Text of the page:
I started writing this a few weeks ago and am just now getting the chance to finish. Sorry.
Stan and I had a few days without the boys while they took a mini Spring Break vacation to Nana’s (thank you Nana, Grandpa and Jill!)
I realize how much the energy of my kids helps keep my mind ‘safe’ from the rabbit hole of grief. Within a few hours of them leaving I felt the walls of my grief starting to close in. It’s not that it isn’t there all the time because it is. It’s important to note…contrary to popular belief, it doesn’t get better. You learn to deal with it differently but the loss of someone important, someone so dear, someone too young to be gone is something that will never get better.
There are many times throughout the day I feel the grip of grief grabbing me by the neck. Yeah, grief is like that, it silently sneaks in and waits for the moment to grab you like an intruder in the dark…the kind with nothing but harm in mind. But the kids…they’re a dynamic and a powerful draw back to reality. The cascading giggles of joy from one of our boys washing over us or the shriek of battle over some toy or turn unrelinquished…good or bad, in that moment we are needed; needed to enjoy the moment or to pull on the black & white referee shirt and get down to what needs fixin’. In those moments, grief’s outstretched arms are too late and have to pull back in the shadows until another moment.
I realize I’m/we’re the Mr. Magoo’s (I am sooooooooo dating myself with this reference) of grief, unwittingly side stepping it’s outstretched arms yet another time. Of course nothing ever really bad happens to good ol’ Mr. Magoo but it’s the best reference I can come up with.
I could use the horror movie reference, for those who may not know sweet old Mr. Magoo, where the soon to be victim is able to side step their fate by choosing to go up the stairs rather than down or one room over another. All they are really doing is postponing the inevitable. I truly didn’t realize how much their wonderfully, beautiful little lives keep the vice grip of grief from grabbing a choke hold on us much more often than it actually does.
It was really overwhelming for me, this reality of the rawness of this grief, repeated so many times over such a short period of time. During dinner (ah yes, we went out…a real adult like dinner!), I told Stan what I had been experiencing and it gave us the opportunity to talk about it much more freely than we do most days or weeks for that matter. Seems like such an odd statement but having someone in your regular sphere who gets this world is truly complicated by the fact that we share the same loss. If the rawness for me is this close, it is equally so for Stan. Couple that we 3 darling little boys with bright blue eyes staring up at us, well it doesn’t really make for lots of open discussion opportunities.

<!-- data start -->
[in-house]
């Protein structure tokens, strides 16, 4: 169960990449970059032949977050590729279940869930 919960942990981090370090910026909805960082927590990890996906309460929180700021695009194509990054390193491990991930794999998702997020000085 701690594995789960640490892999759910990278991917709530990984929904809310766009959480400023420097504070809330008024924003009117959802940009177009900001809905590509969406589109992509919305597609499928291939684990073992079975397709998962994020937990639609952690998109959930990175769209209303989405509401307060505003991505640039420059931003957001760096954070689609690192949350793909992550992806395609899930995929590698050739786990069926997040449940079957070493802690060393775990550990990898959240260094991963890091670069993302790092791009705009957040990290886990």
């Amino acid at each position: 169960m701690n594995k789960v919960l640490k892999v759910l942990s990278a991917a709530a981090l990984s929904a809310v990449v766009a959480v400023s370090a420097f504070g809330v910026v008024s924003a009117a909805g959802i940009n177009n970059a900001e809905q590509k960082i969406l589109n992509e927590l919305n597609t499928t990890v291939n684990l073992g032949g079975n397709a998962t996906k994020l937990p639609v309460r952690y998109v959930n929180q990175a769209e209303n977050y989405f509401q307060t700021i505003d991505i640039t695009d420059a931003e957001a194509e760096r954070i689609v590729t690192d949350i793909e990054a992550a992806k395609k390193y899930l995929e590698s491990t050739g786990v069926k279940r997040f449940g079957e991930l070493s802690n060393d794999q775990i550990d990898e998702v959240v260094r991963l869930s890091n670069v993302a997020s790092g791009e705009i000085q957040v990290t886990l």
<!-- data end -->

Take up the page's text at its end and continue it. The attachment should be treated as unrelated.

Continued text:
It was a great conversation. We laughed, we remembered, we cried. Our poor waiter surely thought we were escapees from reality. But it was wonderful. We talked about how strange it all is and things we (ok, I…I’m really terrible about looking back and wondering what if) wished we’d done or handled different. Like, why didn’t we ask someone to bring a good ink pad so we could get really good hand and feet impressions? Ugh…this one kills me. So silly and yet so important when all you want is a piece of what you lost. I digress. How much we had to process with so little knowledge and time. How much we believed. How much we loved 4 little boys as much as we could during something so horrific and terrifying. We talked and shared and at one point, Stan looked at me with tears in his eyes and said, “I just miss him.”
And that is it. I just miss him. All the heartache and wondering what if and hanging on to the physical things are all done in an effort to fill that void. It’s such a simple statement and through all of this, it is the key piece. Missing something so dear, missing sweet Declan. Wishing life could have been different but knowing his path was written on a level I am not privileged to understand at this time and waiting for the time we’ll get to see him again. Until then…
I just miss him.